"For if you forgive men when
they sin against you, your Heavenly Father will also forgive you. But
if you do not forgive men their sins, your Father will not forgive
Matthew 6:14 -
It should come as no surprise to anyone who
has been reading these articles that I like animals. I have always
been an animal lover. Growing up, I was the boy who was bringing
animals home--dogs, cats, ferrets
I even came dangerously close
once to buying a monkey. While others talk about their children, I
talk about my pets.
Cats especially have particular, special
characteristics. They are independent, yet loyal; playful, yet proud;
at times aloof, yet at times the world's best snugglers. Sneezy and
Squawker, especially, are awesome. When I'm sick in bed, they don't
leave my side. I can reach over and scratch them under the chin, and
they'll purr--such a simple thing makes them happy. When
Squawker first came home with me, he would wake me up in the middle
of the night, because he was purring so loud--simply being
curled up next to me made him happy. How could you not love creatures
Several years ago I had a neighbor who
trapped one of my cats in a cage, took it out to his garage, and
killed it. He lived two houses down from me, and I was new to the
neighborhood. In fact, I had moved to the neighborhood because
of my cats. The apartment I had lived in did not allow animals, yet I
had two cats. My landlady gave me a choice: lose the cats, or lose
the apartment. I moved into a duplex that had a yard and trees--their
first experience in the great outdoors.
night I was outside, and I heard a cat crying two houses over. There
was a gravel alley running behind each of the houses, and I walked
over to see what was wrong. In this man's back yard was a metal
cage--much like a rabbit cage--and a cat inside. The cat was crying.
I thought it was strange, to have a cat in a cage like that
I figured he had a reason for it. Maybe the cat was sick, and he
needed to quarantine it. I walked home.
A few nights later, one of my cats didn't
come home. I went outside and called for it--and I heard a cat crying
two doors down. I paid that cat no attention; I assumed it was the
same cat as before. And, of course, in my memory it gets worse and
worse--the more I called, the louder this cat cried. But I didn't go
I organized our youth group, making maps of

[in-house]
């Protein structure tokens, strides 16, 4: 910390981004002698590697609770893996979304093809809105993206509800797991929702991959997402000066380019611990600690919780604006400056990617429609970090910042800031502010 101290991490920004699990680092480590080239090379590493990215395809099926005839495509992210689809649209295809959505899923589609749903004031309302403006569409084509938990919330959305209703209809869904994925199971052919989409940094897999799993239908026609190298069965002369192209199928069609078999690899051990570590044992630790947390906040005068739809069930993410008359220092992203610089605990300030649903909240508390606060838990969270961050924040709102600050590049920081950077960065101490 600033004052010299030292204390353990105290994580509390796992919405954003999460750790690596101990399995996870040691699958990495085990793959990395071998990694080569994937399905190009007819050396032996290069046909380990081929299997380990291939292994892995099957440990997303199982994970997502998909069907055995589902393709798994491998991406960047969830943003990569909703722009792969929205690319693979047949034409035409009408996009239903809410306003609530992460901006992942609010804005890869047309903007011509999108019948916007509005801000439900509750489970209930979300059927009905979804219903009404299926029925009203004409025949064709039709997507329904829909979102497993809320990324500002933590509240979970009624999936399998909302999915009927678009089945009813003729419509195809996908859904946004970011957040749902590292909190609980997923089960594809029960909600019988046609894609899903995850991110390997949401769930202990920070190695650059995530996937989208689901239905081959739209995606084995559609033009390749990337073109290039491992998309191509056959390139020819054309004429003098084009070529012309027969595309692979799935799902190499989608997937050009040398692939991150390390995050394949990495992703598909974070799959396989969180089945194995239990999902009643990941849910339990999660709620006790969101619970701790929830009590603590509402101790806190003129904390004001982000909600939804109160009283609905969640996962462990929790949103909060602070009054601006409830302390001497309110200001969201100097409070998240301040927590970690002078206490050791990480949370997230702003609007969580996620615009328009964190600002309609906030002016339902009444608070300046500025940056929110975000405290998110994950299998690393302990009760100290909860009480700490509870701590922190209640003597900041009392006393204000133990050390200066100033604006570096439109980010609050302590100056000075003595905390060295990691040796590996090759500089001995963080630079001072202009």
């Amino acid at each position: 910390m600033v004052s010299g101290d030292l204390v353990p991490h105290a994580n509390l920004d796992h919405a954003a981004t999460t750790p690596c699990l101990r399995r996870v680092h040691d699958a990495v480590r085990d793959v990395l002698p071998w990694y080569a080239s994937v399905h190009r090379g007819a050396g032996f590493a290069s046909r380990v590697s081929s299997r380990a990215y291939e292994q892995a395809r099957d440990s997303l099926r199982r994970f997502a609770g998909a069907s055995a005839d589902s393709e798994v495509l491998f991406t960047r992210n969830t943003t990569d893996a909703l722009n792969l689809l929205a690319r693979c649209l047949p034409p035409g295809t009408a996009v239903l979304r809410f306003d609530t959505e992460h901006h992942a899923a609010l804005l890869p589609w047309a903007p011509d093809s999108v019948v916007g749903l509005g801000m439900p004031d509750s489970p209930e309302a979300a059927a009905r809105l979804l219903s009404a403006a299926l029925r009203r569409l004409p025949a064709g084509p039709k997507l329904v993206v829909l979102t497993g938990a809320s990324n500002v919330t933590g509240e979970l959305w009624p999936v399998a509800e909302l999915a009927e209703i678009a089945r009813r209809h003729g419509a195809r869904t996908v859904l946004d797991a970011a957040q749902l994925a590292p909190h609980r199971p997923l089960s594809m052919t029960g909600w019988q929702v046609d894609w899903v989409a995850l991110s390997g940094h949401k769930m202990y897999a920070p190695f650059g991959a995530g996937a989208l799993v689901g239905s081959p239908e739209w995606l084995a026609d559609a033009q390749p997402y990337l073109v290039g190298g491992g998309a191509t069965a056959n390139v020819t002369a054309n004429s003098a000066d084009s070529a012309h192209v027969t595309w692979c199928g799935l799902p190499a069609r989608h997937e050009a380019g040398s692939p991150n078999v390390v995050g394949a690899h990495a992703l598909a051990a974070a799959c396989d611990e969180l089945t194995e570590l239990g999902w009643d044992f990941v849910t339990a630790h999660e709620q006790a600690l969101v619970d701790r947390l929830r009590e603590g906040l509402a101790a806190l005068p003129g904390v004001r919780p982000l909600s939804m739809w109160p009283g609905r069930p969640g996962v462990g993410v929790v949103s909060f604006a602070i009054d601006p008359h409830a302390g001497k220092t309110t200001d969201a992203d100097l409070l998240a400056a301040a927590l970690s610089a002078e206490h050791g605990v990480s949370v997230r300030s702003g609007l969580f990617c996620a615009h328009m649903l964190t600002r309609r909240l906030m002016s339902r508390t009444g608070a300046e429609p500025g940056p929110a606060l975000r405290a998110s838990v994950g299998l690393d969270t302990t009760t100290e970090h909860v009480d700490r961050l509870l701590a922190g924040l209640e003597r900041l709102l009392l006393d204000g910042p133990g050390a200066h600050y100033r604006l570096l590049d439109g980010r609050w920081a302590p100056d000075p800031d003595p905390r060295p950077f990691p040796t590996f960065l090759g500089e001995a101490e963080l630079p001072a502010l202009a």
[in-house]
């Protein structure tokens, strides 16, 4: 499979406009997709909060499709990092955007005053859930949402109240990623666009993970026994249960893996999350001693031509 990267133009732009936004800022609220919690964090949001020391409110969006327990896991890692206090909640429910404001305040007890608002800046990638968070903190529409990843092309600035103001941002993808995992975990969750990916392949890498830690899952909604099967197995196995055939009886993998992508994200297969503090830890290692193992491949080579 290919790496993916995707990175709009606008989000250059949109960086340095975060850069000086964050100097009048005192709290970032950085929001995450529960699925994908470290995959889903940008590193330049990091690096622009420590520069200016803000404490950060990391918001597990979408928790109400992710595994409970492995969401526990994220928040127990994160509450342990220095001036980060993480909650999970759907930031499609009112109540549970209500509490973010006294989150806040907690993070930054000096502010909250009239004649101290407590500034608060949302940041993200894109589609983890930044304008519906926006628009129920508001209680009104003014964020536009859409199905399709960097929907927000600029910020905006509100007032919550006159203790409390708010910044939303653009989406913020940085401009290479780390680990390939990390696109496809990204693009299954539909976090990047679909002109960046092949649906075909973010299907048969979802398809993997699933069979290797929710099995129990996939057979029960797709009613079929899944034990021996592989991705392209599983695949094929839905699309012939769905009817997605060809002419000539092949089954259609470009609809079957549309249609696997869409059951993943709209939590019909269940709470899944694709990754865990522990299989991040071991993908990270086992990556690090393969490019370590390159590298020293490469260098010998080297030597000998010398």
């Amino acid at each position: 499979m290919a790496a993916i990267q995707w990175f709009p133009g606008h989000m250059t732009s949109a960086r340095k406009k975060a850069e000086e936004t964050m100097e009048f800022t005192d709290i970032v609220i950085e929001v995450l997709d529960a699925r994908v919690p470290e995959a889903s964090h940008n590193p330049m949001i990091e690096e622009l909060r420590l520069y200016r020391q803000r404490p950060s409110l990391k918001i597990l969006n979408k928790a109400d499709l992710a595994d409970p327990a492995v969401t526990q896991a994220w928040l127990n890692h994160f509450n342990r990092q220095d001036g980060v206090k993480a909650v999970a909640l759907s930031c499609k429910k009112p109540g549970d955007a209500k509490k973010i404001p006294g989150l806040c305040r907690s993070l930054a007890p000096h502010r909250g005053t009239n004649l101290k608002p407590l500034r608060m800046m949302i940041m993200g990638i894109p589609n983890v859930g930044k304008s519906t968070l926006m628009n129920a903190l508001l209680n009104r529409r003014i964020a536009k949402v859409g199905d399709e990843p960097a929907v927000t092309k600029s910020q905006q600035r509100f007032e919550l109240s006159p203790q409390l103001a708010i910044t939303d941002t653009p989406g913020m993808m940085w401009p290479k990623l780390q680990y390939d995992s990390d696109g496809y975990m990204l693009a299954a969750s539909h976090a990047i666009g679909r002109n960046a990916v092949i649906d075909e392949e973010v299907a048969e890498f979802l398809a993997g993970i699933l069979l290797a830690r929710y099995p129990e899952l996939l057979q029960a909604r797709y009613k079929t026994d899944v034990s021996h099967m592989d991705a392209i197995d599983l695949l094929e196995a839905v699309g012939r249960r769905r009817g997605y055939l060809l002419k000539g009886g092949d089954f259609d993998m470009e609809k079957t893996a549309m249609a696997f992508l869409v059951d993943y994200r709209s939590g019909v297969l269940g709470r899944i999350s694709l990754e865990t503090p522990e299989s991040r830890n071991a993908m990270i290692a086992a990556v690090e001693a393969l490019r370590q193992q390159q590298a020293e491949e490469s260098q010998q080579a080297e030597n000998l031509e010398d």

the neighborhood and dividing them into teams. I sent them door to
door to ask my neighbors if they had seen my cat. Very quickly, one
of the teams came back and told me, "You need to hear what your
next-door neighbor has to say." This was the neighbor who lived
between me and this other man, and her message was not encouraging:
"That man traps cats, and kills them. We know he's doing it, but we
can't prove it, so the police can't do anything."
I was furious. Suddenly all the pieces came
together, and I understood what had happened. I went over to his
house, and banged on his door with my flashlight--but to no avail. He
would not answer. That night I lay in bed, seething
thought of was various harms I could inflict on him.
The next morning I went outside, and there
he was: two houses down, doing some work in his back yard, as if
nothing were wrong. I wanted to go over there. I wanted to go over
there and let him have it
and I even started to take a couple
steps. But wouldn't you know it--just as I was about to go, I start
thinking of things Jesus said: "Turn the other cheek
enemies and pray for those who wrong you
" It's one of those
moments when you want to say, "God, not now. I don't
want to be a Christian right now." Unfortunately--or,
fortunately--being a follower of Christ is not a
part-time commitment. You do, or you don't; and you do always, not
So, next I thought--"Well, I'll just go over
there and talk to him. We'll just talk,
that's all." And God's response was: "Dan, you know you aren't in any
condition to have a loving conversation with this man.
Let it go."
It is not always an easy thing to forgive.
Jesus even acknowledges this. In Luke 6:31 - 34, He says:
"Do to others as you
would have them do to you. If you love those who love you, what
credit is that to you? Even 'sinners' love those who love them.
And if you do good to those who are good to you, what credit is
that to you? Even 'sinners' do that. And if you lend to those
from whom you expect repayment, what credit is that to you?
Even 'sinners' lend to 'sinners,' expecting to be repaid in
It's one thing to love those who love you,
to do good to those who are good to you, to lend to those whom you
know will pay you back
anyone can do that! It's
easy to "play it safe"
but how about taking it a
step further? How far can you take it? Jesus goes on to say, in
verses 35 - 38:
"But love your enemies,
do good to them, and lend to them without expecting to get
anything back. Then your reward will be great, and you will be
sons of the Most High, because He is kind to the ungrateful and
wicked. Be merciful, just as your Father is merciful. Do not
judge, and you will not be judged. Do not condemn, and you will
not be condemned. Forgive, and you will be forgiven. Give, and
it will be given to you. A good measure, pressed down, shaken
together and running over, will be poured into your lap. For
with the measure you use, it will be measured to you."
Love the unlovable. Be good to those who
treat you poorly. God Himself is kind to the ungrateful and
wicked--be like God. Show mercy. In fact, we set the standard--the
"measure"--by which God looks upon us. Don't judge, and you won't be
don't condemn, and you won't be
forgive, and you'll be
What a really, really, HARD thing to do! But
we're called to do it. It's part of the package of Christ. In fact,
it's the gift and grace of Christ--we are
forgiven through Him. How can we not, likewise, forgive
If you have anything of interest to add to
or you have general comments, questions, or ideas,
we welcome your response.
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